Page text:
For gastric cancer with primitive phenotypes, histomorphology may not reflect the true degree of differentiation, and GAED is a representative example: it is histologically similar to conventional differentiated gastric adenocarcinoma with a tubular or papillary structure, and GAED ought to be classified as differentiated gastric cancer according to its tubular or papillary histology. However, GAED displays the phenotypes of immature differentiation, and primitive phenotypic markers (SALL4, GPC3, and AFP) are frequently expressed in GAED [12,13,14]. The risks of LNM and remote metastasis in GAED are very high, and the outcomes of GAED are poor [12,13,14], exhibiting a high malignancy similar to undifferentiated gastric cancer. Therefore, in histologically differentiated gastric cancer, primitive phenotypes may be present, and the existence of primitive phenotype is associated with an aggressive behavior. Nevertheless, in histologically differentiated EGC, the presence and the clinicopathological significance of the primitive phenotypes remain unclear.
Methods and materials
This study included 302 cases of differentiated EGC that underwent surgical resection from 2008 to 2018 in our hospital. All specimens and patient information were obtained with institutional review board approval. Postoperative pathological examinations confirmed that all cases were differentiated EGC. Averagely, 16.9 lymph nodes were retrieved from each case (range: 2–38).
EGC is defined that cancer cells invade not deeper than the submucosal layer. T1a gastric cancer means tumor invades the lamina propria and or muscularis mucosae, while T1b gastric cancer means tumor invades into the submucosal layer. For T1b, if the tumor invasion frontier is less than 500 μm from the mucosal muscle layer, it is classified as SM1, and if it is greater than or equal to 500 μm, it is classified as SM2. The identification of differentiated gastric cancer is based on criteria previously published : cancer cells form tubular or (and) papillary structures, lacking solid nests or single scattered cancer cells, and mucinous adenocarcinomas are excluded. Clinical and pathological information of all cases, including age, gender, tumor site, tumor size, depth of invasion, LNM, and vessel invasion were reviewed and recorded.
The archived paraffin blocks from all 302 cases were re-sectioned with a thickness of 4 μm, and immunohistochemical staining was performed on the whole tissue sections. The sections were deparaffinized and hydrated, and then antigen retrieval was performed (95 °C, 15 min). After quenching endogenous peroxidase activity, sections were incubated with primary antibodies for 12 h at 4 °C. Thereafter, sections were incubated with an anti-mouse polymer kit (Envision kit; Beijing Zhongshan Jinqiao Biotechnology Co., Ltd.) for 30 min at room temperature. Then slides were visualized with DAB and counterstained with hematoxylin. Primary antibodies included: mouse anti-human SALL4 antibody (Beijing Zhongshan Jinqiao Biotechnology Co., Ltd., 1:100), mouse anti-human GPC3 antibody (Beijing Zhongshan Jinqiao Biotechnology Co., Ltd., 1:100), mouse anti-human AFP antibody (Beijing Zhongshan Jinqiao Biotechnology Co., Ltd., 1:100), and mouse anti-human D2–40 antibody (Beijing Zhongshan Jinqiao Biotechnology Co., Ltd., 1:100).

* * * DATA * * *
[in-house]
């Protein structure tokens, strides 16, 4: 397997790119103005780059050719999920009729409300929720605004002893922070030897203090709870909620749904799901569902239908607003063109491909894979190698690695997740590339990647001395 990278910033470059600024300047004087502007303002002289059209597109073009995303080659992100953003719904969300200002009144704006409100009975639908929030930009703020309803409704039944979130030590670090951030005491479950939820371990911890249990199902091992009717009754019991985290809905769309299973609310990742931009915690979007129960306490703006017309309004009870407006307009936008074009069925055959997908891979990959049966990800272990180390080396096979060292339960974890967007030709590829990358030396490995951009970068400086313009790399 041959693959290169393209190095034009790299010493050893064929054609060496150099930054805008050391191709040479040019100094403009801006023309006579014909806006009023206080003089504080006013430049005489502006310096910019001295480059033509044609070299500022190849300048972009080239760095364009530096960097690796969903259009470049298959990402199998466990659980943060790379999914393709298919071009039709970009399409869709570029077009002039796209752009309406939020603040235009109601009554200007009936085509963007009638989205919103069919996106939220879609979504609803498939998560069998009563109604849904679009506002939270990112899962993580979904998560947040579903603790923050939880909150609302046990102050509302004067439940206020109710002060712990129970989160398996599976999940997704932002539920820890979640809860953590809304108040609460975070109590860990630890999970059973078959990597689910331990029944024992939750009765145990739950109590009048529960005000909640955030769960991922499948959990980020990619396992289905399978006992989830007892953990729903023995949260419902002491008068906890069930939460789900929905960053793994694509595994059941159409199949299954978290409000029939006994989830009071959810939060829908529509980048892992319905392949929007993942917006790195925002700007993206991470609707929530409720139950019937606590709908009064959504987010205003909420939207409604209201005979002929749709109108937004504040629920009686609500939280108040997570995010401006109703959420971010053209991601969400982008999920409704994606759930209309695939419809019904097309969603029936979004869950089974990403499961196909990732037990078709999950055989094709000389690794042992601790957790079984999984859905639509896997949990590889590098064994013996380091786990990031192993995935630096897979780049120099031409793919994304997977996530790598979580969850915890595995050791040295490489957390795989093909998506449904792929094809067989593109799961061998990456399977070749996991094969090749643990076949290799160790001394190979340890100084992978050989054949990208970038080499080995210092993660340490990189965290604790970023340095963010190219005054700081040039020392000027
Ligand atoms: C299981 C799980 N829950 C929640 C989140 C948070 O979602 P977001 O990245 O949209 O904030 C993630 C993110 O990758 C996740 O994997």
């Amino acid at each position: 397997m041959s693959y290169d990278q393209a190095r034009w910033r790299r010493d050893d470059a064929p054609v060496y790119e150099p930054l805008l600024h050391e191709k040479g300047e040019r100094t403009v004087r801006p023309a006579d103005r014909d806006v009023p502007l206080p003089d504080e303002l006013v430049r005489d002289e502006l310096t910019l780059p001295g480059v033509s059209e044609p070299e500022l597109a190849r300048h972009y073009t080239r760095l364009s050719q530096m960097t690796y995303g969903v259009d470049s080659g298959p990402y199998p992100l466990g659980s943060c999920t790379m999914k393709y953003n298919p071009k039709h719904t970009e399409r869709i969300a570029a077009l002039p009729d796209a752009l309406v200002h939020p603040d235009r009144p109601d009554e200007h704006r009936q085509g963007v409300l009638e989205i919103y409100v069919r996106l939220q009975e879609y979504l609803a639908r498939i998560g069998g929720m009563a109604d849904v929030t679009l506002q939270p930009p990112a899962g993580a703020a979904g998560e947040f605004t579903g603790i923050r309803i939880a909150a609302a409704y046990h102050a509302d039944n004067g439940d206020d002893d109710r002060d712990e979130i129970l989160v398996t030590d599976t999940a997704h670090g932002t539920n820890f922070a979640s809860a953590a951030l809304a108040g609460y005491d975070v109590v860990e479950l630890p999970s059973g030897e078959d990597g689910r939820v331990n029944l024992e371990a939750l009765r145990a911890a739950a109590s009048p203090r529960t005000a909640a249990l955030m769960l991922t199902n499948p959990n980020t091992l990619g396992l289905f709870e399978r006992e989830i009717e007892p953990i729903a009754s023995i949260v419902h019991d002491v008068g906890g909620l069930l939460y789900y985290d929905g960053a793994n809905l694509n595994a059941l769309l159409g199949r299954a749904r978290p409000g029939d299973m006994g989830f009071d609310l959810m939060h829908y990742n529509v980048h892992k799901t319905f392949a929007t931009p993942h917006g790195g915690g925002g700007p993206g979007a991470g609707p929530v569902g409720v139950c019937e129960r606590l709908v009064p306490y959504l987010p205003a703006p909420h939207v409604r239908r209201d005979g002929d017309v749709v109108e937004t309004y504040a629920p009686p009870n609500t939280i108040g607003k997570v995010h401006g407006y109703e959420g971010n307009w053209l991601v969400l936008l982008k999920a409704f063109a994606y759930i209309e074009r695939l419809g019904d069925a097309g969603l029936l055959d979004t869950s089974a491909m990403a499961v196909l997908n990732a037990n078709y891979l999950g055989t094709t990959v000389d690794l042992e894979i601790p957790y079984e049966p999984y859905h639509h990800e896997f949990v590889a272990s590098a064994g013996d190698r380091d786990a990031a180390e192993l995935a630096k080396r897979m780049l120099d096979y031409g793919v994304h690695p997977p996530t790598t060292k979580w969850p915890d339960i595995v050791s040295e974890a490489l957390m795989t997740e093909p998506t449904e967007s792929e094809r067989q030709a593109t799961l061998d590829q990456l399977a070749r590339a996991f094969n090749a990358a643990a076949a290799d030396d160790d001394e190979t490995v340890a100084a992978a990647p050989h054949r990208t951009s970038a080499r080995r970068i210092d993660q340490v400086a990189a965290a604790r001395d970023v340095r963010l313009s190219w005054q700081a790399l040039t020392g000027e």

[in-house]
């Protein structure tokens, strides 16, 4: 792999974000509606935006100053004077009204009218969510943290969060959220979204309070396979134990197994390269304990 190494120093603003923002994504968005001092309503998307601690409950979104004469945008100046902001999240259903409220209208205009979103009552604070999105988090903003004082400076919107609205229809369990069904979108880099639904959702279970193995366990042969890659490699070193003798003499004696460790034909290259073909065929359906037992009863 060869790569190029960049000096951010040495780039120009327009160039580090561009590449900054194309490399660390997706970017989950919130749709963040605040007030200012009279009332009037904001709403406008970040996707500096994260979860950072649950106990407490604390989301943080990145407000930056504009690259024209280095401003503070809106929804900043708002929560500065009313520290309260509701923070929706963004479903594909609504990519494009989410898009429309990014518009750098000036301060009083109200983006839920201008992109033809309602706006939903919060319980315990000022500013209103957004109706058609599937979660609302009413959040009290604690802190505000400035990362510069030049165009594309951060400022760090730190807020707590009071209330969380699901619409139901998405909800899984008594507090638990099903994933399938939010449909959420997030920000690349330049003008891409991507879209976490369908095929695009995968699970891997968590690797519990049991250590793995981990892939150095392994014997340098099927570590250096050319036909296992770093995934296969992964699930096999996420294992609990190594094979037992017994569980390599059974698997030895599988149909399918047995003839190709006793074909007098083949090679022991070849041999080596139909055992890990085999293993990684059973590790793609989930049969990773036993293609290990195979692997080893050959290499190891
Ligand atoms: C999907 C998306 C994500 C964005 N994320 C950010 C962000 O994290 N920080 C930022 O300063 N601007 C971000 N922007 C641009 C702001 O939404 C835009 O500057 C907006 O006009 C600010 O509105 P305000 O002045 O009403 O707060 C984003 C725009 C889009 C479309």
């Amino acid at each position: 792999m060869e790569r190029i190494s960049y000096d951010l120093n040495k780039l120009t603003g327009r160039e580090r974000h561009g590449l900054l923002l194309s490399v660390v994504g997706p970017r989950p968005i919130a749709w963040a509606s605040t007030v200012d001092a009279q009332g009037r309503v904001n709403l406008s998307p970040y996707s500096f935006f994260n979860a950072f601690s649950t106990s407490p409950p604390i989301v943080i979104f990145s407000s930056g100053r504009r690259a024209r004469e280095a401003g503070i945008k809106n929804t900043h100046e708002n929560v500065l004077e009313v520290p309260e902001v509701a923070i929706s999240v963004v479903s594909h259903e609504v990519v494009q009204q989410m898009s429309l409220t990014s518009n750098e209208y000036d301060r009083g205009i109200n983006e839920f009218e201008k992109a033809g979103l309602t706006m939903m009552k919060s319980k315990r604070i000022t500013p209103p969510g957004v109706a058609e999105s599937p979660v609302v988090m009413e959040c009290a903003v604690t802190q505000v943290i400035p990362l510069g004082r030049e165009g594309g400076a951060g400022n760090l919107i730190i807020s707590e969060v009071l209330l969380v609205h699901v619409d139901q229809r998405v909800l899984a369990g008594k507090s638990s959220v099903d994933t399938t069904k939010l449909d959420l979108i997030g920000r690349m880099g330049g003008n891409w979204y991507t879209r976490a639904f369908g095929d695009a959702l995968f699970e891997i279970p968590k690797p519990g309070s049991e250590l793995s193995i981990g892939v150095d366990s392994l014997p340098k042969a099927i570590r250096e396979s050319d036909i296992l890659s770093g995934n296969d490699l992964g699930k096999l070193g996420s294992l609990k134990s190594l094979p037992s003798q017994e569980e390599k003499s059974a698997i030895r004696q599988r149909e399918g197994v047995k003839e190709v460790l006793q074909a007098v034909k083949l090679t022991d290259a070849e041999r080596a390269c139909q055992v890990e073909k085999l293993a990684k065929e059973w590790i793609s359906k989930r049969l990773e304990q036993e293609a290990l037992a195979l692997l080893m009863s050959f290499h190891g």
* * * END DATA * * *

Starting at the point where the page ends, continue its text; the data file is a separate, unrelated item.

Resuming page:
Appropriate positive and negative controls were included for each run of immunohistochemical staining, and incubation of samples with antibody dilution buffer without the primary antibodies, was employed as the negative staining control. The positive staining control for the SALL4 antibody, were carcinoma tissues from gastric hepatoid adenocarcinoma, which had been demonstrated strongly positive for SALL4. The positive control for AFP and GPC3 antibodies, were 2 cases of poorly differentiated hepatocellular carcinoma with strong expression of AFP and GPC3.
The stained sections were evaluated by two senior pathologists. When there was a disagreement, they review the sections together and discussed to reach an agreement. A positive result was confirmed if SALL4 expression was localized in the nucleus, AFP was localized in the cytoplasm, and GPC3 and D2–40 were localized in the cell membrane and cytoplasm. When measuring the expression intensity of the markers SALL4, GPC3, and AFP, a 3-point scoring system was used : negative, no cancer cells expressed; focally positive, 1–49% of cancer cells are positive; diffusely positive, ≥50% of cancer cells are positive. Diffuse or focal expression of any one of the three primitive markers was regarded as positive for primitive phenotype. D2–40 is a marker for lymphatic vessels, and cancer cells were confirmed to have lymphatic invasion if D2–40-positive cells surrounded the lumen .
PAS and D-PAS staining